Fujifilm Holdings Corp. is buying control of Xerox Corp. in a deal that creates an $18 billion company and marks the end of the independence of the iconic American corporate giant.
Xerox, which has a market value of $8.3 billion, will first merge with a joint venture the company operates with Fujifilm in Asia, according to a statement Wednesday. Current Xerox shareholders will receive a cash dividend of $9.80 per share. In a complex transaction, Tokyo-based Fujifilm will ultimately end up owning 50.1 percent of the combined entity, which expands the joint venture to encompass all of Xerox’s operations.
The deal will make for a more global company, according to Simon Chan, an analyst at Bloomberg Intelligence. “In the past, Fuji Xerox only operated in the Asia-Pacific region, and Xerox targets the Americas and Europe,” Chan said. “With the combined company, they can share cost on research, product development and potentially manufacturing capacity as well.”
The deal marks the end of independence for a U.S. company whose roots trace back to the start of the 20th century. While Xerox became famous for its hardware, it has fallen on hard times as Canon Inc. and Asian competitors eroded its dominance while email and other forms of electronic communications took over. The new company will accelerate revenue growth through its global reach and pursue developments in inkjet, imaging and artificial intelligence, it said.
The joint venture will cut 10,000 jobs in Asia as part of the restructuring as the Japanese company struggles with an “increasingly severe” market environment, Fujifilm said Wednesday.
The new combined company, Fuji Xerox, will trade on the New York Stock Exchange and have dual headquarters in Norwalk, Connecticut, and Tokyo. Jeff Jacobson, chief executive officer of Xerox who has come under criticism from activist investor Carl Icahn, will become CEO of the combined company.
“The proposed combination has compelling industrial logic and will unlock significant growth and productivity opportunities for the combined company, while delivering substantial value to Xerox shareholders,” Jacobson said in the statement.
Xerox and Fujifilm’s 55-year-old joint venture in Asia is the subject of a recent accounting probe into its practices in New Zealand and Australia, which prompted Icahn to call for renegotiating or scrapping the agreement. Icahn this month teamed up with fellow Xerox investor Darwin Deason to urge the company to explore strategic alternatives and shake up its joint venture with Fujifilm. The pair — Xerox’s first- and third-largest shareholders, respectively — called for Xerox to immediately replace Jacobson.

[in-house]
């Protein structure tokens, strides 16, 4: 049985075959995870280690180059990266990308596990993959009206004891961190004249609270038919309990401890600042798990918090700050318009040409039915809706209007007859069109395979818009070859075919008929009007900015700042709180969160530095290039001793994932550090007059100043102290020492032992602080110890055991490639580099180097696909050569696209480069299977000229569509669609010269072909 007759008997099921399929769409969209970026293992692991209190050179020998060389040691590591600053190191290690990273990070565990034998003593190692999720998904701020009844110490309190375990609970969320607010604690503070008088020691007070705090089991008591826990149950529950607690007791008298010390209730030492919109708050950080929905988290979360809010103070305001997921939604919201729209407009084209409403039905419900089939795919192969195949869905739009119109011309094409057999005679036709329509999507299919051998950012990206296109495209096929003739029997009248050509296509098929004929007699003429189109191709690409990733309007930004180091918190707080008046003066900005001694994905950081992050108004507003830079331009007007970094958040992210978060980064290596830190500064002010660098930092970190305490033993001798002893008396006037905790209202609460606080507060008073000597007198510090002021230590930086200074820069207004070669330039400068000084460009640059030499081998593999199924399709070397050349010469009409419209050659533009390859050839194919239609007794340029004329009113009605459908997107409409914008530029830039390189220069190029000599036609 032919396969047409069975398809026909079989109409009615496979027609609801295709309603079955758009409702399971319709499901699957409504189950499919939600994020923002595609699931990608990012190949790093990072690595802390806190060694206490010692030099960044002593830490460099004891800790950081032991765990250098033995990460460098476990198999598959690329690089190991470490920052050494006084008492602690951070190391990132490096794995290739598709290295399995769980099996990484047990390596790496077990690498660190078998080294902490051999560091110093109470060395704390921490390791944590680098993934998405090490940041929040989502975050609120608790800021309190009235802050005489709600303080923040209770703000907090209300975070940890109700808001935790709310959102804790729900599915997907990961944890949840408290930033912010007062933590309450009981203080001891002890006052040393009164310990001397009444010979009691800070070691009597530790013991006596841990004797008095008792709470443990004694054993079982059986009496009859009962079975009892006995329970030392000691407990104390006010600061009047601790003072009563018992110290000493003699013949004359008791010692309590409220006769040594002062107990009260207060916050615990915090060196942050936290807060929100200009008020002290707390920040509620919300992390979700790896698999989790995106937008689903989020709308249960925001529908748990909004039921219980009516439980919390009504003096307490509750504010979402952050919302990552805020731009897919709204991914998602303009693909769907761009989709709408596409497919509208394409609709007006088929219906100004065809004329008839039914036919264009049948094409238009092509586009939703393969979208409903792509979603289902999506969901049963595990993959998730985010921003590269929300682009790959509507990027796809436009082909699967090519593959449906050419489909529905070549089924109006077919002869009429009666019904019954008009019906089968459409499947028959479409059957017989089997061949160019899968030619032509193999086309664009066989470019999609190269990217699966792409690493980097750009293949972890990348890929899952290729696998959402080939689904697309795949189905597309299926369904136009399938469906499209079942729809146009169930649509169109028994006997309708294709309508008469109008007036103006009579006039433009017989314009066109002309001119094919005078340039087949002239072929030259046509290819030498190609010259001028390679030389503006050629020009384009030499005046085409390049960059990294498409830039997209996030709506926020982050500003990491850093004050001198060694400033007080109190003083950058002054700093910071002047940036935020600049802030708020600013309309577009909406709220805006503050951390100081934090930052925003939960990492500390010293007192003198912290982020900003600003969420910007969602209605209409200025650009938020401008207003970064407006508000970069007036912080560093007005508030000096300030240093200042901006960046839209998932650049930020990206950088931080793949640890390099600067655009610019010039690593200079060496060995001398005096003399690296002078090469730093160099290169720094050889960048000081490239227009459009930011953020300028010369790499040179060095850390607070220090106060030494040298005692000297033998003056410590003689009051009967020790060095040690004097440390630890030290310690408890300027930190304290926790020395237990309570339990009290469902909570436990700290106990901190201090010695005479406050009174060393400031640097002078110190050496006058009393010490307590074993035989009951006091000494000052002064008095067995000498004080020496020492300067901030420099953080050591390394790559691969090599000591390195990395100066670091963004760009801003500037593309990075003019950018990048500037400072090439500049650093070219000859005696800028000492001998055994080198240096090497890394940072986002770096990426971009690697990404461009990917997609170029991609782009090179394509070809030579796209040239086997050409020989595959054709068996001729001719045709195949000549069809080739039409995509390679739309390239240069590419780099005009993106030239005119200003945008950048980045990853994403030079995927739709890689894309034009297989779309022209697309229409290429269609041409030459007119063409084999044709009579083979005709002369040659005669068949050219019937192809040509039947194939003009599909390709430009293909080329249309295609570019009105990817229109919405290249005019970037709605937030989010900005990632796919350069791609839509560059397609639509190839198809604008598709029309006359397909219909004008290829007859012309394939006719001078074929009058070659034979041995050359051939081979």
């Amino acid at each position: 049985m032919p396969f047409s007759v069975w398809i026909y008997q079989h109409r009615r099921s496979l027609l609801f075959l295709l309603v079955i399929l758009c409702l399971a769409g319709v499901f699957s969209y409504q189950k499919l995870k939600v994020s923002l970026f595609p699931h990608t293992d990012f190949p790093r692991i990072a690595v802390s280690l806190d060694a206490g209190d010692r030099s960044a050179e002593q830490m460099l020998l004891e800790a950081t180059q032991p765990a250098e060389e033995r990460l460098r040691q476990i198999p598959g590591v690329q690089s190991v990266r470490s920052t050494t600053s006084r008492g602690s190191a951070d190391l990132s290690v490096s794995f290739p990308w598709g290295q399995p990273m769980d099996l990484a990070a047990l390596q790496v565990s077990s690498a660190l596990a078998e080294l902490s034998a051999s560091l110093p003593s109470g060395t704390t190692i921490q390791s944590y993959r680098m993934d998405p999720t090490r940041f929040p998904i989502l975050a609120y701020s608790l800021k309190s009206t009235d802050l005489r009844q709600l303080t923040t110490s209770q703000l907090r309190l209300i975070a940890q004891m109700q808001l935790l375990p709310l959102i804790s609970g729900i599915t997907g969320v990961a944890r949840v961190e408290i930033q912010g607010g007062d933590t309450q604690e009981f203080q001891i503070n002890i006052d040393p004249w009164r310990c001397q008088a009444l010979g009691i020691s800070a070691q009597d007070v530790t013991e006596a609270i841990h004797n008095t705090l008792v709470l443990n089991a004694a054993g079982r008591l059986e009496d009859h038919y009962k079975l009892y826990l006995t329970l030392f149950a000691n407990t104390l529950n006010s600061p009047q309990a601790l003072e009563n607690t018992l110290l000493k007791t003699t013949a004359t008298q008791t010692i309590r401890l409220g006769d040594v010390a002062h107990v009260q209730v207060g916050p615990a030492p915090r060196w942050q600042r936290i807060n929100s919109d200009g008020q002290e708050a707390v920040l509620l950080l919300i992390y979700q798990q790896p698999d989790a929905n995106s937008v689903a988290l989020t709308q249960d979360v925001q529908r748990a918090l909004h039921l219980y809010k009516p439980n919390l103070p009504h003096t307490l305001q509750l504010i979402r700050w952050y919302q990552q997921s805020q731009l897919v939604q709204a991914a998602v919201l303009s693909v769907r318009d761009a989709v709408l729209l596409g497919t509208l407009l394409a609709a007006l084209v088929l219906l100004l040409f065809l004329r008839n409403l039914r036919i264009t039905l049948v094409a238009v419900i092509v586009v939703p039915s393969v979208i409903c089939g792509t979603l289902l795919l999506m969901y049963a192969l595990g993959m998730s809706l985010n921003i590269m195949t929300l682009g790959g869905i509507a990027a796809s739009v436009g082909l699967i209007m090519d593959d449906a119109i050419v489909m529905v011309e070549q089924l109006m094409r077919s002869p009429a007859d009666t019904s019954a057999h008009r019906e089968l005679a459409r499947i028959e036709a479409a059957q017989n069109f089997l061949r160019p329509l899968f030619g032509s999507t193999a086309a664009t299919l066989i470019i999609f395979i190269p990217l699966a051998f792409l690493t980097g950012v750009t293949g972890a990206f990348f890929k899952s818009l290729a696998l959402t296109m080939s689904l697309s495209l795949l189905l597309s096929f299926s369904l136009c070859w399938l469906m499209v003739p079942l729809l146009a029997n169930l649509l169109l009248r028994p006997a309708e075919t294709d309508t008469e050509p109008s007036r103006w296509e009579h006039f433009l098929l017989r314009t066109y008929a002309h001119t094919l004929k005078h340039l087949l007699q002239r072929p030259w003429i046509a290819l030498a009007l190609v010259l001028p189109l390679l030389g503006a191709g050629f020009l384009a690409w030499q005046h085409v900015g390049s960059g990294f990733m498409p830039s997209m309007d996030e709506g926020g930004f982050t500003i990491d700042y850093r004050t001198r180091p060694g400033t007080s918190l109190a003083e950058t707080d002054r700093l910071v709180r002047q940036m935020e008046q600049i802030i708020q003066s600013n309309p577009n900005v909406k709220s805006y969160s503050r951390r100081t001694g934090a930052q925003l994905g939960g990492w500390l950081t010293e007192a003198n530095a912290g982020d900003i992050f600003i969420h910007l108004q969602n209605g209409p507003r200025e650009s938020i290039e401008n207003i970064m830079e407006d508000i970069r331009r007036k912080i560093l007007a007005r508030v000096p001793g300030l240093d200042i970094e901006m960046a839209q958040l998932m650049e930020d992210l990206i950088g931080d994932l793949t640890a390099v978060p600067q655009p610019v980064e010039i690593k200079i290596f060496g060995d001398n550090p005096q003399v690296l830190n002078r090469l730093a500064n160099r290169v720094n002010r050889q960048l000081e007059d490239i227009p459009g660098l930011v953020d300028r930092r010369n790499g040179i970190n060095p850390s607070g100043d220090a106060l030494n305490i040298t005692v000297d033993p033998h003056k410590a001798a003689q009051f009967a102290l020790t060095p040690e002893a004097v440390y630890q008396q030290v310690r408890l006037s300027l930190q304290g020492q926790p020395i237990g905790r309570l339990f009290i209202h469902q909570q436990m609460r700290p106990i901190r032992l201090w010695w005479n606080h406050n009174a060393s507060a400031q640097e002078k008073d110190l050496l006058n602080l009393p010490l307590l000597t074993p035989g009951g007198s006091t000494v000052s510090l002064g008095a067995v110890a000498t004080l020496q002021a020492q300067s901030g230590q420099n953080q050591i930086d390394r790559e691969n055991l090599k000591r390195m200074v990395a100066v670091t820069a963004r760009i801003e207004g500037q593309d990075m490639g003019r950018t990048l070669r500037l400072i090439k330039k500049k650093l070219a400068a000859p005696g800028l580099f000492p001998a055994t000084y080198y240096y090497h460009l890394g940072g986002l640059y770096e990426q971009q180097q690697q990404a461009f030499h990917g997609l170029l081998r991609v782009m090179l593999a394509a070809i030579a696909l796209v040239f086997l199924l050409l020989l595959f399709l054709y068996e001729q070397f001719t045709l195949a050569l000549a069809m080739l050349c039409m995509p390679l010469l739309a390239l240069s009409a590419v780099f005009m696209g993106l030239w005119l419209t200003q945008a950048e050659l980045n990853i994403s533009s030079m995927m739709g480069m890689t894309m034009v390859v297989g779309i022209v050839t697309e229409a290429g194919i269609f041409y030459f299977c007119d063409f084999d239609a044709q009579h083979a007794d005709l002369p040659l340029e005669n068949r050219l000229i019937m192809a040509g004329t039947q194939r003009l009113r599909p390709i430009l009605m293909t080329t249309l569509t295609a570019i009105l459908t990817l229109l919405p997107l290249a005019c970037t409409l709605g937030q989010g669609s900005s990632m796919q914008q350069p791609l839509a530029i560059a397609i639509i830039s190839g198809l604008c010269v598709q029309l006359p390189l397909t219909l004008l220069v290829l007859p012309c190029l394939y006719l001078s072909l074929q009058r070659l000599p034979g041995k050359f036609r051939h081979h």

Fujifilm executives said in a press conference Wednesday in Tokyo they were confident all shareholders will approve the deal.
Fujifilm Holdings, which lowered its forecast for operating income for the year ending March 31, will cut one-fifth of its global workforce at the joint venture. The company said it will incur a one-time expense of 72 billion yen ($662 million) over three years.
The Japanese company, which generates almost 60 percent of sales from overseas, is pushing to offset waning demand at its printer and copier hardware business by shifting focus to managed-print services and medical imaging. Expansion into the health-care sector with products such as ultrasound and endoscope equipment should boost sales, but that segment’s thinner margins could offset gains in the imaging division, according to Bloomberg Intelligence.
Fujifilm’s stock plunged in the final minutes of trading in Tokyo on Wednesday before the deal was announced, dropping more than 8 percent to the lowest level since August.
— With assistance by Scott Deveau, Jing Cao, and Ben Scent
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